Fragile Wishes
Fragile Wishes from Neil Gaiman

Some days plans take off for hell in a hand basket and some days plans take you exactly where you expected. And still some days it pays to not have any plans because you end up meeting people and experiencing things you didn’t expect, but were exactly what you needed.

Several months ago while researching my dissertation, I stumbled across an article on io9 about how science fiction could help us understand social media. I book marked it for two reasons:

1) Before even reading the article I remembered a few nights I had spent staying up reading the Uglies Quartet by Scott Westerfeld and thinking, especially about the fourth book Extras. The technology that their society depends on to function is an exaggerated version of social media that is so embedded in their lives that publishing and sharing stories turns into a sort of currency. The connected celebrity can be made by “kicking” the right story at the right time, just as it happens today with our voracious need to share.

2) In a way, it echoed what my dissertation talked about. I was writing about artists use of social media to build community and this was exactly what could happen on a grander scale if things were pushed further. It spoke to what happened to society, what happened to community and how the notion of the individual shifted.

Unfortunately I never had the time to explore the idea in my paper. So this little bit of research was buried in the ever-growing pile of bookmarks and nearly forgotten about until this afternoon. I had all but committed myself to an afternoon on the couch, designing or writing, maybe reading. Earlier in the day I had caught a post on the Amanda Palmer forum about someone having extra tickets for a talk that Neil Gaiman was taking part in at the British Library. I texted him, but he got back to me nearly immediately saying both tickets had been vouched for. So having no plans, seeing the impending rain and cursing the planned closures on the overground I went to settled in on the couch. Then my phone rang and suddenly I had a ticket to the event Worlds of Wonder. I also had exactly an hour to dress, fix myself, put together a bag, grab things for Neil to sign and make a 45 minute journey to North London.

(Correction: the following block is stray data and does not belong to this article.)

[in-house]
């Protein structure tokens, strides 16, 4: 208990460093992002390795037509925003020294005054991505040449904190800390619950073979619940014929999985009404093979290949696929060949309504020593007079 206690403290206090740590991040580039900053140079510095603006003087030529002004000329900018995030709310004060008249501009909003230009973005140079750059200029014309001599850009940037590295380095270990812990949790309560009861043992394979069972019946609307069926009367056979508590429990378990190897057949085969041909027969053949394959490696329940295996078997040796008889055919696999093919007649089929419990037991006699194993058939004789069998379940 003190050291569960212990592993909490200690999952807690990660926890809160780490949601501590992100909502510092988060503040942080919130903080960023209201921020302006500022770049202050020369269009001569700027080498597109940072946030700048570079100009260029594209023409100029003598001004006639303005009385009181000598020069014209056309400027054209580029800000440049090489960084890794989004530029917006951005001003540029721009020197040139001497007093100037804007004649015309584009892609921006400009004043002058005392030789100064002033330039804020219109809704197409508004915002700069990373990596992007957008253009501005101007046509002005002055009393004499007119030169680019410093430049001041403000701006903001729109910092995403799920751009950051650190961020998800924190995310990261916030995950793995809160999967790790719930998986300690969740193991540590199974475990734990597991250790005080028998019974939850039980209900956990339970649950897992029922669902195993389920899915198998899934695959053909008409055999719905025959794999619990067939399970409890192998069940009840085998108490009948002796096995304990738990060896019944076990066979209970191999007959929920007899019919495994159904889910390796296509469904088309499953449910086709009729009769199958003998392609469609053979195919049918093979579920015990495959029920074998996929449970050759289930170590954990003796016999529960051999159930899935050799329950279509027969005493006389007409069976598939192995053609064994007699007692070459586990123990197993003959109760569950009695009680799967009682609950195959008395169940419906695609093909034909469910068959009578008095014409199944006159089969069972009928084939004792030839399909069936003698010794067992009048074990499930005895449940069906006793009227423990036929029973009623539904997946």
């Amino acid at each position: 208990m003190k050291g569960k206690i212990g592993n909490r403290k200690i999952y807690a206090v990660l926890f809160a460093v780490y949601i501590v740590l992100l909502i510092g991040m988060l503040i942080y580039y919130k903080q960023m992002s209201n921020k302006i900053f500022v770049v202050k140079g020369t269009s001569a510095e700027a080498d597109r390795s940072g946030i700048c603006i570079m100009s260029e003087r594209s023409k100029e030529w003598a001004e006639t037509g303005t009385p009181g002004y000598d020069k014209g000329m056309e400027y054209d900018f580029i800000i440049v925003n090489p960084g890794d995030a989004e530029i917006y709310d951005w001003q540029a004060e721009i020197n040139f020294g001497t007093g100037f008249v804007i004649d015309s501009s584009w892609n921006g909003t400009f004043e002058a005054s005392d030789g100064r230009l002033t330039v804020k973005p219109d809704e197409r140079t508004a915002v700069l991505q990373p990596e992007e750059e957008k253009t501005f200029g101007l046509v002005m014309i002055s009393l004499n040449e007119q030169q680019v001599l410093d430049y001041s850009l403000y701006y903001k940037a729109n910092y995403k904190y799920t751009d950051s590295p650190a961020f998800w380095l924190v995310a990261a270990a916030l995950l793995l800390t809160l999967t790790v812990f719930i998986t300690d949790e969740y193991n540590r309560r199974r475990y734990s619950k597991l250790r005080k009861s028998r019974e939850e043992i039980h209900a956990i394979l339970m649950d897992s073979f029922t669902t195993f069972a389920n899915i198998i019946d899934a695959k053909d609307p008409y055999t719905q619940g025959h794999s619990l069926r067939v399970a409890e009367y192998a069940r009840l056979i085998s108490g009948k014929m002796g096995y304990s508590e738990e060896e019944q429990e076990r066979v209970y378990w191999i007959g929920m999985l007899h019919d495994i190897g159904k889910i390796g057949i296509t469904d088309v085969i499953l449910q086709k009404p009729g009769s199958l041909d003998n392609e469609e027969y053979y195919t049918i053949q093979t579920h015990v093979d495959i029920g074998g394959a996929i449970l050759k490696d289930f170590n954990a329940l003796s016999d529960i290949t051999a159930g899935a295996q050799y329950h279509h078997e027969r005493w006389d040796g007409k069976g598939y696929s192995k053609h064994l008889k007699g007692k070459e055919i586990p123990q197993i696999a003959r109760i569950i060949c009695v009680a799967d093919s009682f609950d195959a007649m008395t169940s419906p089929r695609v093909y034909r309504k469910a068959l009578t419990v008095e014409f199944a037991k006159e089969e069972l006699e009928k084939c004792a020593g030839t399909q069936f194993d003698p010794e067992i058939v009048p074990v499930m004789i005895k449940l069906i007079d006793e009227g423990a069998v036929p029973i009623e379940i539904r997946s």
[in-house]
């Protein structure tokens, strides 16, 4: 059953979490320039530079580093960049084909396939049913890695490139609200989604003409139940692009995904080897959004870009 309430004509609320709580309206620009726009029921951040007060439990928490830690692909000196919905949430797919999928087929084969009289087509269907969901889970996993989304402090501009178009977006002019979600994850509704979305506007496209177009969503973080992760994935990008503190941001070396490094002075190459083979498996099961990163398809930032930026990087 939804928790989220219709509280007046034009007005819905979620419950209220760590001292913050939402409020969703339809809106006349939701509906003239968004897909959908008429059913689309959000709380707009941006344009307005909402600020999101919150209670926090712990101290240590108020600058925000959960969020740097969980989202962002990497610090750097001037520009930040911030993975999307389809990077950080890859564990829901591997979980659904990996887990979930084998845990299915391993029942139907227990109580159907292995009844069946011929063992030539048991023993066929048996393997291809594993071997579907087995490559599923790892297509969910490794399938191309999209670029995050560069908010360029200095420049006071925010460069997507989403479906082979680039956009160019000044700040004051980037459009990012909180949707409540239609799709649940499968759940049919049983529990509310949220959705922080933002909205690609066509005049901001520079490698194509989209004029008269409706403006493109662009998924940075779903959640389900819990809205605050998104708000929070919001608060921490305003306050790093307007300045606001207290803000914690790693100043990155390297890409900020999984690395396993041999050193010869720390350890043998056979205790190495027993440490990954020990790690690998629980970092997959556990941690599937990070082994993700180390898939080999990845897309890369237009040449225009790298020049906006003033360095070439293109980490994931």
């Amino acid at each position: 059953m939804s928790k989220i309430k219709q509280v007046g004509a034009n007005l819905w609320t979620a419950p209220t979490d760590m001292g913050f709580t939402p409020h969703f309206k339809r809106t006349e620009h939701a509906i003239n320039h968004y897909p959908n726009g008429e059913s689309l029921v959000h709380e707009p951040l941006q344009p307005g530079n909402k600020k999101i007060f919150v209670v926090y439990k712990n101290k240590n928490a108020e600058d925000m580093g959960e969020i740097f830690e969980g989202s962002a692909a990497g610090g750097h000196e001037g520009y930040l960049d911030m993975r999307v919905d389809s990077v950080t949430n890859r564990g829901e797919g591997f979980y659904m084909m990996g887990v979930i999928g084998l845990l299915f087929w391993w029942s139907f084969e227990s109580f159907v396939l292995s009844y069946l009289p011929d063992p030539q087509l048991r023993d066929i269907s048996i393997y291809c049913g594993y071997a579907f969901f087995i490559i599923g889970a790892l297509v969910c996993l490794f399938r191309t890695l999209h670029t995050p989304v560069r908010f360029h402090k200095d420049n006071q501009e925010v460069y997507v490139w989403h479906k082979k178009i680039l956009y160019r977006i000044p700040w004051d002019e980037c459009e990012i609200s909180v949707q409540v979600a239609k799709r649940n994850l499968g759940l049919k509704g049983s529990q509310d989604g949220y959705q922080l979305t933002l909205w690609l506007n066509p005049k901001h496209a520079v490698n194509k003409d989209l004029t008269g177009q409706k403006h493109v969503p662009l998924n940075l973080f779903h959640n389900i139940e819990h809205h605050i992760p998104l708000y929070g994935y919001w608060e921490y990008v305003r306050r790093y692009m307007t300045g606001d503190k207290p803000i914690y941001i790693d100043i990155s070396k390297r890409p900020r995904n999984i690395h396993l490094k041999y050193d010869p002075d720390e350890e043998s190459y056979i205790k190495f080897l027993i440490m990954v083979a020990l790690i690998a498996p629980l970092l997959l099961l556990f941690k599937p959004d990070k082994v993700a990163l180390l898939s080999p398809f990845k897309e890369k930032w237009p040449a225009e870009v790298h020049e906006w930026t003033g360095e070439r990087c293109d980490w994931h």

The panelists included Neil Gaiman, Rachel ArmstrongPeter F. Hamilton and Kari Sperring.

What is the future of the Future? Is the golden age of science fiction speculation now over or can the future still create a sense of wonder? Has the speed of change outstripped anything the story tellers, film makers, special effects artists and game designers can imagine? Or does the increasing knowledge we possess of the human condition and of scientific progress give us ever more fabulous ways to speculate?
from the British Library website.

The heart of the problem facing current day science fiction writers is that the future is much closer to us now than it was 50 years ago. Peter Hamilton articulated the issue best, William Gibson argues something to the idea that we are living in the future, but Hamilton disagrees, we’re living in the future of the 1950s just as they were living in the future of the 1850s. The gap there in time is what is incredibly important. In 1850 the future was a long time coming, technology was a slow-moving beast. In 1950 it was slower than it is today, but rapidly gaining speed. Today we have to go much farther into the future to imagine the same leaps in technology and society. It’s much harder to do.